The six Catholic bishops in Illinois have issued a warning to the state legislature about using an expansion of gambling as a revenue fix.
The Illinois bishops, including Bishop Edward Braxton of the Diocese of Belleville, issued an updated position statement Monday on gambling. The statement warns that as gambling increases in Illinois, “so also does the number of people whose passion for gambling is enslaving them.”
Legislators in recent years have put forward various plans to expand gambling in Illinois. The latest proposal calls for a city-owned casino in Chicago, four other casinos across the state and smaller “satellite” casinos in central and southern Illinois. The plan also would allow slot machines at horse-racing tracks.
The bishops’ statement says games of chance and wagering are not in themselves contrary to justice, but they become “morally unacceptable when they deprive someone of what is necessary to provide for one’s needs and those of others.”
The statement adds: “Buying a lottery ticket, placing a wager on a horse race, or spending an evening at a casino is not in itself wrong. Nor can it be said that it is wrong in itself for churches, schools or other nonprofit or even religious institutions to raise money through raffles or games of chance. Gambling is a moral problem only in certain circumstances.”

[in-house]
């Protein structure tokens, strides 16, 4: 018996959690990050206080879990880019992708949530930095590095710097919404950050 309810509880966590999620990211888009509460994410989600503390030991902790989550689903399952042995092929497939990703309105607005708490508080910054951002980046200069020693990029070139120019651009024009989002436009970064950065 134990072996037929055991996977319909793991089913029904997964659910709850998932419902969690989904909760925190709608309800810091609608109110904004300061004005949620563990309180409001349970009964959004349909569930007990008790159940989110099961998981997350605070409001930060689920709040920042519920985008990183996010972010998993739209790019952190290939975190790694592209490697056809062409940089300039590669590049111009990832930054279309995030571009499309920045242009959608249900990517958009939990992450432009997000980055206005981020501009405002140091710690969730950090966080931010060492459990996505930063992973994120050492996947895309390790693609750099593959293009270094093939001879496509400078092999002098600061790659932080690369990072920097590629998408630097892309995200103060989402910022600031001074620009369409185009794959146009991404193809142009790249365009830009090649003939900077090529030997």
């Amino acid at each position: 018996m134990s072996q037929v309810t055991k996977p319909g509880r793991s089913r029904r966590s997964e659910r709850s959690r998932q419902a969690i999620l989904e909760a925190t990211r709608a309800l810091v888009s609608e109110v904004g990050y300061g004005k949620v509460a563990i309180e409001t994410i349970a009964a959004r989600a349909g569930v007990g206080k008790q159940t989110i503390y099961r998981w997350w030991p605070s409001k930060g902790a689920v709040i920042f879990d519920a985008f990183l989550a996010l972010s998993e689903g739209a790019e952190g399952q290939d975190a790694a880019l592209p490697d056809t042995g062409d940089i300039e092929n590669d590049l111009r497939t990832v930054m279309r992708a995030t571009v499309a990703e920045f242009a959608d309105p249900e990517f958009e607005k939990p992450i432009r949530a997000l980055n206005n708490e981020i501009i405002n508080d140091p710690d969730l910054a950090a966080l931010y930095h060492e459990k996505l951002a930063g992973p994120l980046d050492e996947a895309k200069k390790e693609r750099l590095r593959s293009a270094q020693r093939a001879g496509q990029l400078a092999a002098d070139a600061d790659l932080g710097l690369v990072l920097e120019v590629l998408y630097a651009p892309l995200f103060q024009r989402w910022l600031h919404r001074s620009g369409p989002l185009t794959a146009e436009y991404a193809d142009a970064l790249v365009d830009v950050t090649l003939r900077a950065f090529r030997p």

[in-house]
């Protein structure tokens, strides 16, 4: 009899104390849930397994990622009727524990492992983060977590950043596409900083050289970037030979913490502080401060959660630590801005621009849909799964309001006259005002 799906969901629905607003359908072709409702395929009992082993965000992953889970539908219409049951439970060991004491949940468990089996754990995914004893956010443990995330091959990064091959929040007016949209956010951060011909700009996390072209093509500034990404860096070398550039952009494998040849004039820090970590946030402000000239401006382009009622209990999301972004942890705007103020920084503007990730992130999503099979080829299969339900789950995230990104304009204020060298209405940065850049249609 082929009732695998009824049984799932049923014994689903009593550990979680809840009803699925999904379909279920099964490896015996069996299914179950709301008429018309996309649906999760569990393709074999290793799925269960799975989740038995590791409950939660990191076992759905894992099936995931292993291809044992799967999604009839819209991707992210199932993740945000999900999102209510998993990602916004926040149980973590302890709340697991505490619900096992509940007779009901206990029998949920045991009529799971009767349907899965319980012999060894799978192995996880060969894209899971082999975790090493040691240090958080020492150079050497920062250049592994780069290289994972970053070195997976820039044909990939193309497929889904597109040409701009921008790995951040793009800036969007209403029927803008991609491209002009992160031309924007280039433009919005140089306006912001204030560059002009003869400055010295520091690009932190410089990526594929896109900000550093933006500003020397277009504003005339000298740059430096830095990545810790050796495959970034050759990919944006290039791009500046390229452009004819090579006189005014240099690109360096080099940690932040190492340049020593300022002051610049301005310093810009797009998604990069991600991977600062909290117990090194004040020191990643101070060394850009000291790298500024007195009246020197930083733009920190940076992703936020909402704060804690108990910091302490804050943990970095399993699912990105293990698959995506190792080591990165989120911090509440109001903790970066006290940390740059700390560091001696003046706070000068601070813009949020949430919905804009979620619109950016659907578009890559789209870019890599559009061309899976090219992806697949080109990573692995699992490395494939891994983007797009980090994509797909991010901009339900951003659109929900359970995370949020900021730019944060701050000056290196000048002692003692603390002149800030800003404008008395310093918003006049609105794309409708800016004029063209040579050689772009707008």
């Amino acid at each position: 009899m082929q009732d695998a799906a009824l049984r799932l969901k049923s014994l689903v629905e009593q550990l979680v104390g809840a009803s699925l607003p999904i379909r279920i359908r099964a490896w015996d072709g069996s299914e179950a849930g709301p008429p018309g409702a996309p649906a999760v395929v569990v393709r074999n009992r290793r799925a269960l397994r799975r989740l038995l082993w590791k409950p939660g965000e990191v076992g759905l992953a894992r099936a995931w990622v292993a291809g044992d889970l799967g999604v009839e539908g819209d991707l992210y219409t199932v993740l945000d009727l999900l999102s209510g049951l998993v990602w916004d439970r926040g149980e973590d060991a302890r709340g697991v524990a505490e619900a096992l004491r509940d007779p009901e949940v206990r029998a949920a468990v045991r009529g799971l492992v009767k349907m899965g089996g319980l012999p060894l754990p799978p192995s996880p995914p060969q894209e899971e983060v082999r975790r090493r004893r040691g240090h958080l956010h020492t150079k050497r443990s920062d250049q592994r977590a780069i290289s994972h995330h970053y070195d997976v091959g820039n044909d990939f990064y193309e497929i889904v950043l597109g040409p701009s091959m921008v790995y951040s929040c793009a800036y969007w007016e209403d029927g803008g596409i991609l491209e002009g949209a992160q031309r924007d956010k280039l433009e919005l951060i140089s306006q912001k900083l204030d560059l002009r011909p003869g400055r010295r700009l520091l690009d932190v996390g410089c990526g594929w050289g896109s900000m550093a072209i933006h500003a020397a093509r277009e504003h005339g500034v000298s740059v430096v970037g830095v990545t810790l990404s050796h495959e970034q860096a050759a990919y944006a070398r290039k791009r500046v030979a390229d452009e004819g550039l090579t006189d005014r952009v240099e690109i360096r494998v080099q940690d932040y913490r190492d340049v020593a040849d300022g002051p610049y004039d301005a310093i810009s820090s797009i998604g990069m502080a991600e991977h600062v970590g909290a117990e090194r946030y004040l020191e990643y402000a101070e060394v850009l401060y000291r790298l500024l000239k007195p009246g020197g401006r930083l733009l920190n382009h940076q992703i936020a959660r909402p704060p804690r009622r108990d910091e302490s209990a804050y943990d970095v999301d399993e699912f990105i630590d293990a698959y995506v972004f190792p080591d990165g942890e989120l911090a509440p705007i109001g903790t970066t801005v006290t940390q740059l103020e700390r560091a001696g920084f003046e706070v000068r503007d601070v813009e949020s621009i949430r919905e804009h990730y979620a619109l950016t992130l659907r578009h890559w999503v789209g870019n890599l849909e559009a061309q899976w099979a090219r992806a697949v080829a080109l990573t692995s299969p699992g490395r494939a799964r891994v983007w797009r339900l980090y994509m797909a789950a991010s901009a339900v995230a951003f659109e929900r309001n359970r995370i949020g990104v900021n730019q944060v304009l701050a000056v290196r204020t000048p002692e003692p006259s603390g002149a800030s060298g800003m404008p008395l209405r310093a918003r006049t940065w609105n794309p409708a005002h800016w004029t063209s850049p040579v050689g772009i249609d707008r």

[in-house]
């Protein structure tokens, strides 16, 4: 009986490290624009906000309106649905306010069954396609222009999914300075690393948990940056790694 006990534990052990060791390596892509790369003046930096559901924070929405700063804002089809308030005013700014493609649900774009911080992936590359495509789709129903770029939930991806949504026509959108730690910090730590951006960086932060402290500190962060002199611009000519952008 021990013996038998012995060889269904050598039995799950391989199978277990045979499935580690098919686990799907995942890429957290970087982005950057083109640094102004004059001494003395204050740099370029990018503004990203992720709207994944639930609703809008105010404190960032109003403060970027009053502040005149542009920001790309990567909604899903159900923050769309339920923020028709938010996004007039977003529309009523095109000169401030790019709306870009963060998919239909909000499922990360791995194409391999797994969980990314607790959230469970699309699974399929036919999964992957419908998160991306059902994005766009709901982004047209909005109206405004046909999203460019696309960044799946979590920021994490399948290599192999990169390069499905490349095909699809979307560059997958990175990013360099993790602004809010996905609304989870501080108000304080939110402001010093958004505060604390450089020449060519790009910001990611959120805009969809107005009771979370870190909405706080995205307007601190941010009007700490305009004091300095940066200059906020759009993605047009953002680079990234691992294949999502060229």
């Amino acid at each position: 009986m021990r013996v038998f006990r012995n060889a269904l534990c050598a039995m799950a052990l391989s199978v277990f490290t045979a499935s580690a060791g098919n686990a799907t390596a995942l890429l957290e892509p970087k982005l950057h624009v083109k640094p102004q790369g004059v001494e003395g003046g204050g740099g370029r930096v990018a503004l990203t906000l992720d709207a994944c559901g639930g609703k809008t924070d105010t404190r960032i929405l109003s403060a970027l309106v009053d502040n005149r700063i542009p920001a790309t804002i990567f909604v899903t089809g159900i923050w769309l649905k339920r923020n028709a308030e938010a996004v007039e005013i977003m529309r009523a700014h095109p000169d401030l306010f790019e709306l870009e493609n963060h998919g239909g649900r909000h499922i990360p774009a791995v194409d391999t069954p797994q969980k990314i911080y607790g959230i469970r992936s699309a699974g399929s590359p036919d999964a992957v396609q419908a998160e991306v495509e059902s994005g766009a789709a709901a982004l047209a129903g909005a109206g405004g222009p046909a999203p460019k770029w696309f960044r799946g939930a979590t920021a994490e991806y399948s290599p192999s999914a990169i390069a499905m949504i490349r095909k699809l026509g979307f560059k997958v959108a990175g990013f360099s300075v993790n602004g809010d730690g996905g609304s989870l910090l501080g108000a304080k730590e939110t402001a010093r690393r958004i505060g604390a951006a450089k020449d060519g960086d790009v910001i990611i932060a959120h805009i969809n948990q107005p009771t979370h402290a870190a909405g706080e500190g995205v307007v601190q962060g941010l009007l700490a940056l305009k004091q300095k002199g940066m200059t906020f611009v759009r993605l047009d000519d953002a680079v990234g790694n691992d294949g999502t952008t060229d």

The bishops warn that using gambling to support government is problematic.
“The passion for gambling is entering more pervasively into the fabric of our society,” the bishops wrote. “Some see the lottery as a painless way to fund the public treasury. Riverboat gambling is increasingly intertwined with issues of political power. Advertisements for gambling, sometimes directed toward the poor, deceptively offer an easy path to wealth and the American dream.”
Sen. Terry Link, D-Waukegan, who is planning to introduce the latest gaming-expansion legislation, could not immediately be reached for comment Tuesday. He expects to introduce the legislation later this summer.
The bishops didn’t overlook the fact that church-related organizations themselves use gambling to raise money. Church-affiliated groups hold raffles and bingo games all the time. Knights of Columbus clubs were among fraternal organizations seeking to be included among licensees allowed to have video-gambling machines. There now are a number of KC halls across the state that offer the machines.
The bishops wrote that Catholic organizations must “openly examine and debate the impact of gambling in their fund-raising. Games of chance are not to be condemned outright. Funds are urgently needed. Yet many questions might be asked about these events.”